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What I like and dislike about P.J. Fleck’s new Minnesota contract extension

There’s a lot to like in this new deal if you’re a Gophers fan.

2021 Big Ten Football Media Day Photo by Michael Hickey/Getty Images

As has already been reported here at TDG and in many other places across the interwebs, P.J. Fleck and the University of Minnesota have come to an agreement over a contract extension. After taking some time to review it, I have to say that I think it’s a pretty good deal for everyone. So I thought I’d take a moment, refresh us all on the new terms, and then talk about what I like and don’t like about this deal.

The terms

The key topline bullet points are as follows:

  • The new contract raises Fleck’s annual salary from $4.65 million to $5.1 million. His buyout if he leaves Minnesota is $10 million before Dec. 31, 2022, then drops down to $7 million following year, $5 million the next year, and $4 million the year after that.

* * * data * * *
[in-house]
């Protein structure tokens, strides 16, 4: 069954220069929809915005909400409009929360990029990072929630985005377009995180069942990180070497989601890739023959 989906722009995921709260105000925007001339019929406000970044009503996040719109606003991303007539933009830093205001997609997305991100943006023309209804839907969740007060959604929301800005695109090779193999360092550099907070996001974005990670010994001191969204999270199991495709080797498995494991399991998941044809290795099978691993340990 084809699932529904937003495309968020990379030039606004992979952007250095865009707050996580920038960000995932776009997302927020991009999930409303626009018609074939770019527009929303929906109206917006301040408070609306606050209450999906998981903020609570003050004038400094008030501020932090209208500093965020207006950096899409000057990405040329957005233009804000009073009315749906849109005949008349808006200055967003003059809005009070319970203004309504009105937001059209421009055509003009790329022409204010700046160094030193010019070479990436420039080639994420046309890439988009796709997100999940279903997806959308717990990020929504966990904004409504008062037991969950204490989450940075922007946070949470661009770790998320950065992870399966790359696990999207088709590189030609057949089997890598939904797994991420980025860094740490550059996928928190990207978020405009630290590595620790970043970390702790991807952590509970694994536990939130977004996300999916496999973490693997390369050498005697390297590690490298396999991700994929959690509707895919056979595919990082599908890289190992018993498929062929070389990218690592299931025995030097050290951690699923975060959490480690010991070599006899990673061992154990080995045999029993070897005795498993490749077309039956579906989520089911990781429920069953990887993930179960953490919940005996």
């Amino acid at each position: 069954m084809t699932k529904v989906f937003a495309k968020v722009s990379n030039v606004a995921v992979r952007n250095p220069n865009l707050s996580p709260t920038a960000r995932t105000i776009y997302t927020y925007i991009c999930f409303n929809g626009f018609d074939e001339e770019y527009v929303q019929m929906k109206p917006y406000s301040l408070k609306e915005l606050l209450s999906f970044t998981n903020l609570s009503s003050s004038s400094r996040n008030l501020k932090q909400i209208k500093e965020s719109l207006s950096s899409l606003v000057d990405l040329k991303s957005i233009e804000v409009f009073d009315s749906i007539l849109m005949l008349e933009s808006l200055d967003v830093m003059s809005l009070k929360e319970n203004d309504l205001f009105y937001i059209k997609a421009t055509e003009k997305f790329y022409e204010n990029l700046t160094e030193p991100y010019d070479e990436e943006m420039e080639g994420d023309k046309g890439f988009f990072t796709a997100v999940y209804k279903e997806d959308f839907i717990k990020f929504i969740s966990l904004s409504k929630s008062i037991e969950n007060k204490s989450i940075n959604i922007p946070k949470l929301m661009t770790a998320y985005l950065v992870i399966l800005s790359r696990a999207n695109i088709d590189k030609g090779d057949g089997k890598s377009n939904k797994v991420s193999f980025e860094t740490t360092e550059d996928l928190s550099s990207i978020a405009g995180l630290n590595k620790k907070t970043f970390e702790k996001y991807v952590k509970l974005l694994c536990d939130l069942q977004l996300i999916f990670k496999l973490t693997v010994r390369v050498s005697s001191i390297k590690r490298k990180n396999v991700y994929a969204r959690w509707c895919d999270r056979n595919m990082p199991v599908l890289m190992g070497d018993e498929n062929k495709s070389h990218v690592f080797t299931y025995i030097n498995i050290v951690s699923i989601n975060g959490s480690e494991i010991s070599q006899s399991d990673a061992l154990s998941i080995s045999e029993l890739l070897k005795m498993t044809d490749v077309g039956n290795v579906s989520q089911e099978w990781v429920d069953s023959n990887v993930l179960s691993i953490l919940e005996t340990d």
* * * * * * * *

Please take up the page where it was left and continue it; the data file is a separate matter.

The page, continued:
• If the University terminates him without cause, they will owe him 65% of the 5.1 million times the number of years left on the deal.
  • The contract makes an additional $350,000 available for assistant coach salaries.

Fleck’s new deal also includes the following incentives:

  • $150,000 for winning the Big Ten Championship
  • $100,000 for winning outright or tying for the Big Ten West division championship
  • $100,000 for being named a National Coach of the Year
  • $50,000 for being named Conference Coach of the Year
  • $100,000 for winning eight regular season games
  • $100,000 for winning nine regular season games

Here’s a tweet with the official amendments to his existing contract:

What I like

I think that overall this is a win/win contract for both Fleck and the U. Both sides get protection in the event of an outcome they don’t like, and both give up something to get it. It feels like Fleck gave the U favorable buyout terms in exchange for a longer contract and some easier sweeteners.

Fleck gets:

A lengthy contract term. Seven years gives him some really solid buyout protection against a rash firing in the future. Or, if the U makes a move earlier in the deal he walks with a nice parachute. Plus if he struggles at some point in the next 2-3 years it lets him sell optics on the contract length to recruits.*